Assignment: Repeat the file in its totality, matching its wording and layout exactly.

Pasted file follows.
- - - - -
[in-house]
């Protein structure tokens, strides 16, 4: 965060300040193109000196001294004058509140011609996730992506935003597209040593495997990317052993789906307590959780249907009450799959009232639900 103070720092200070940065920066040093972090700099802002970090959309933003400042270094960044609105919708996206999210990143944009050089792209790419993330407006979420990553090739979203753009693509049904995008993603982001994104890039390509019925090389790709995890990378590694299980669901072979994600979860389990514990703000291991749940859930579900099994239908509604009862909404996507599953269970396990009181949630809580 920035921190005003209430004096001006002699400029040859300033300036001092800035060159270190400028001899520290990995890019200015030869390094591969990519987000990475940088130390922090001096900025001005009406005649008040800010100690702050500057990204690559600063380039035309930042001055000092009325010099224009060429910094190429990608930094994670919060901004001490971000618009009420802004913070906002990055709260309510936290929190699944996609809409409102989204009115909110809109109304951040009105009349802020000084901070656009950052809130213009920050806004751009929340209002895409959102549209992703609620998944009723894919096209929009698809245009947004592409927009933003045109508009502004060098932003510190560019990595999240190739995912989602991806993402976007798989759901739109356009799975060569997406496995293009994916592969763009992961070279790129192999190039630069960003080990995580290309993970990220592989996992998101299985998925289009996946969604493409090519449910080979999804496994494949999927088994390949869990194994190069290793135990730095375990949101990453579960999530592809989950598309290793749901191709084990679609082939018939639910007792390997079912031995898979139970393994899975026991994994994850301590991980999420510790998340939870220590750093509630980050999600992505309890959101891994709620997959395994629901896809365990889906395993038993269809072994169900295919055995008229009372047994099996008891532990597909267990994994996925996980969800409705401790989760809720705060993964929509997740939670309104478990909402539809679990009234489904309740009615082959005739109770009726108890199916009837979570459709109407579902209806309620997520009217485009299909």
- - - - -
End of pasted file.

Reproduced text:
[in-house]
């Protein structure tokens, strides 16, 4: 965060300040193109000196001294004058509140011609996730992506935003597209040593495997990317052993789906307590959780249907009450799959009232639900 103070720092200070940065920066040093972090700099802002970090959309933003400042270094960044609105919708996206999210990143944009050089792209790419993330407006979420990553090739979203753009693509049904995008993603982001994104890039390509019925090389790709995890990378590694299980669901072979994600979860389990514990703000291991749940859930579900099994239908509604009862909404996507599953269970396990009181949630809580 920035921190005003209430004096001006002699400029040859300033300036001092800035060159270190400028001899520290990995890019200015030869390094591969990519987000990475940088130390922090001096900025001005009406005649008040800010100690702050500057990204690559600063380039035309930042001055000092009325010099224009060429910094190429990608930094994670919060901004001490971000618009009420802004913070906002990055709260309510936290929190699944996609809409409102989204009115909110809109109304951040009105009349802020000084901070656009950052809130213009920050806004751009929340209002895409959102549209992703609620998944009723894919096209929009698809245009947004592409927009933003045109508009502004060098932003510190560019990595999240190739995912989602991806993402976007798989759901739109356009799975060569997406496995293009994916592969763009992961070279790129192999190039630069960003080990995580290309993970990220592989996992998101299985998925289009996946969604493409090519449910080979999804496994494949999927088994390949869990194994190069290793135990730095375990949101990453579960999530592809989950598309290793749901191709084990679609082939018939639910007792390997079912031995898979139970393994899975026991994994994850301590991980999420510790998340939870220590750093509630980050999600992505309890959101891994709620997959395994629901896809365990889906395993038993269809072994169900295919055995008229009372047994099996008891532990597909267990994994996925996980969800409705401790989760809720705060993964929509997740939670309104478990909402539809679990009234489904309740009615082959005739109770009726108890199916009837979570459709109407579902209806309620997520009217485009299909």